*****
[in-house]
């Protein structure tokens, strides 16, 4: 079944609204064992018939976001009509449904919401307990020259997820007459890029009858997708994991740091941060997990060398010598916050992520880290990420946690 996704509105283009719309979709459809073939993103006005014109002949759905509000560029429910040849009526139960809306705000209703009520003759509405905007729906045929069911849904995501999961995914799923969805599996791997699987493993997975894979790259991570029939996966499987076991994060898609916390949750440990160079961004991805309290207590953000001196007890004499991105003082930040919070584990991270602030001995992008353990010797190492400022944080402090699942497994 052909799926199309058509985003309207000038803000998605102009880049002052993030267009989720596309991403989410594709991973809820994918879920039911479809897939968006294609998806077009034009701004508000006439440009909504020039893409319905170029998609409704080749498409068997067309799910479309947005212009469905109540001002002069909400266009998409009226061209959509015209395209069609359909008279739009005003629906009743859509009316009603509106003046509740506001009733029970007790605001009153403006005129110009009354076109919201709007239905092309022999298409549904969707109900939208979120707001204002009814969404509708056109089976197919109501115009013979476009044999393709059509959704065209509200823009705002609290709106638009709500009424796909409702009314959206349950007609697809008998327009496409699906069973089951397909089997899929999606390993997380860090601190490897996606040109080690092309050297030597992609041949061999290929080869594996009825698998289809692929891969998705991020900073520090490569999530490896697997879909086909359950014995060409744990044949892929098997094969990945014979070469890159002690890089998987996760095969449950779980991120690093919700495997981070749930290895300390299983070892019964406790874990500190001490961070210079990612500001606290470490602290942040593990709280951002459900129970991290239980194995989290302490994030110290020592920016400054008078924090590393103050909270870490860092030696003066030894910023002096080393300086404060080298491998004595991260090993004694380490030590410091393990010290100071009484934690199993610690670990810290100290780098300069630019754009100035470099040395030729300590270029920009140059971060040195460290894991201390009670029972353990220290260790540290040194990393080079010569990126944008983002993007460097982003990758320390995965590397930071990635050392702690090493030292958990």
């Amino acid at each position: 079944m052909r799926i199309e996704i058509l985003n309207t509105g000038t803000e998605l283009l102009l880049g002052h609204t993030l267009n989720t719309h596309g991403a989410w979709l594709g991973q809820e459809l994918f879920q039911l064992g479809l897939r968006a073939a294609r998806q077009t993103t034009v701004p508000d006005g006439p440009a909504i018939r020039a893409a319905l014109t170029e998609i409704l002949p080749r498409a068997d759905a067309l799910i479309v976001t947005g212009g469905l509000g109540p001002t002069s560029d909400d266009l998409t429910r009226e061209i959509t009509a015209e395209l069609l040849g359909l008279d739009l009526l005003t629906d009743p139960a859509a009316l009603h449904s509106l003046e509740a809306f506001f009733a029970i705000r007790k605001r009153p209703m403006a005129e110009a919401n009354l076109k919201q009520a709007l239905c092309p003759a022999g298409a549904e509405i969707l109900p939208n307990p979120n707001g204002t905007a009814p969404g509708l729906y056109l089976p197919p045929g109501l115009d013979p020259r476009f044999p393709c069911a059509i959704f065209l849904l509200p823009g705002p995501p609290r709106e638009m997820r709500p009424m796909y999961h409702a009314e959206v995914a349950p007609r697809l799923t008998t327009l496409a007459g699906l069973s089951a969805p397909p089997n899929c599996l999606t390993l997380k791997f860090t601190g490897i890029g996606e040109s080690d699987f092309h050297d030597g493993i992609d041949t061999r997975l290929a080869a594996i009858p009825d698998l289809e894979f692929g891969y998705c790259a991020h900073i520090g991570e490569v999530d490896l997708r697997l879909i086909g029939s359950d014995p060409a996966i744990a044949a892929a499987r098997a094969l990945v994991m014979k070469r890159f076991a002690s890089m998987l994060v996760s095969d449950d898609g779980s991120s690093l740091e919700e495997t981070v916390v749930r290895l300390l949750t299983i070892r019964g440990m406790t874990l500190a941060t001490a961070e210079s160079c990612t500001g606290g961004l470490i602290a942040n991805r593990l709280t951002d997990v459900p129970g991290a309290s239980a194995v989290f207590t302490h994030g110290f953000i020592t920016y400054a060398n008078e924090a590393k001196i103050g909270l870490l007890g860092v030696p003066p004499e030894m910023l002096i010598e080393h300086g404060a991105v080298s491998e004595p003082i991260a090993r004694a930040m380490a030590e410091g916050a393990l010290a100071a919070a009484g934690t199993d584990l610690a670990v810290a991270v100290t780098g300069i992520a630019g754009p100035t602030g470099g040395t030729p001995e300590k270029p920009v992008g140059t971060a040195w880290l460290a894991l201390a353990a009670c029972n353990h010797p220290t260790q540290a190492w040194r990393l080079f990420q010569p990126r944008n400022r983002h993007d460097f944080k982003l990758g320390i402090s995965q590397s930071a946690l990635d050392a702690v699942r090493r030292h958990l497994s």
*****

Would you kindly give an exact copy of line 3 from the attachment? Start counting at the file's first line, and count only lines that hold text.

């Amino acid at each position: 079944m052909r799926i199309e996704i058509l985003n309207t509105g000038t803000e998605l283009l102009l880049g002052h609204t993030l267009n989720t719309h596309g991403a989410w979709l594709g991973q809820e459809l994918f879920q039911l064992g479809l897939r968006a073939a294609r998806q077009t993103t034009v701004p508000d006005g006439p440009a909504i018939r020039a893409a319905l014109t170029e998609i409704l002949p080749r498409a068997d759905a067309l799910i479309v976001t947005g212009g469905l509000g109540p001002t002069s560029d909400d266009l998409t429910r009226e061209i959509t009509a015209e395209l069609l040849g359909l008279d739009l009526l005003t629906d009743p139960a859509a009316l009603h449904s509106l003046e509740a809306f506001f009733a029970i705000r007790k605001r009153p209703m403006a005129e110009a919401n009354l076109k919201q009520a709007l239905c092309p003759a022999g298409a549904e509405i969707l109900p939208n307990p979120n707001g204002t905007a009814p969404g509708l729906y056109l089976p197919p045929g109501l115009d013979p020259r476009f044999p393709c069911a059509i959704f065209l849904l509200p823009g705002p995501p609290r709106e638009m997820r709500p009424m796909y999961h409702a009314e959206v995914a349950p007609r697809l799923t008998t327009l496409a007459g699906l069973s089951a969805p397909p089997n899929c599996l999606t390993l997380k791997f860090t601190g490897i890029g996606e040109s080690d699987f092309h050297d030597g493993i992609d041949t061999r997975l290929a080869a594996i009858p009825d698998l289809e894979f692929g891969y998705c790259a991020h900073i520090g991570e490569v999530d490896l997708r697997l879909i086909g029939s359950d014995p060409a996966i744990a044949a892929a499987r098997a094969l990945v994991m014979k070469r890159f076991a002690s890089m998987l994060v996760s095969d449950d898609g779980s991120s690093l740091e919700e495997t981070v916390v749930r290895l300390l949750t299983i070892r019964g440990m406790t874990l500190a941060t001490a961070e210079s160079c990612t500001g606290g961004l470490i602290a942040n991805r593990l709280t951002d997990v459900p129970g991290a309290s239980a194995v989290f207590t302490h994030g110290f953000i020592t920016y400054a060398n008078e924090a590393k001196i103050g909270l870490l007890g860092v030696p003066p004499e030894m910023l002096i010598e080393h300086g404060a991105v080298s491998e004595p003082i991260a090993r004694a930040m380490a030590e410091g916050a393990l010290a100071a919070a009484g934690t199993d584990l610690a670990v810290a991270v100290t780098g300069i992520a630019g754009p100035t602030g470099g040395t030729p001995e300590k270029p920009v992008g140059t971060a040195w880290l460290a894991l201390a353990a009670c029972n353990h010797p220290t260790q540290a190492w040194r990393l080079f990420q010569p990126r944008n400022r983002h993007d460097f944080k982003l990758g320390i402090s995965q590397s930071a946690l990635d050392a702690v699942r090493r030292h958990l497994s």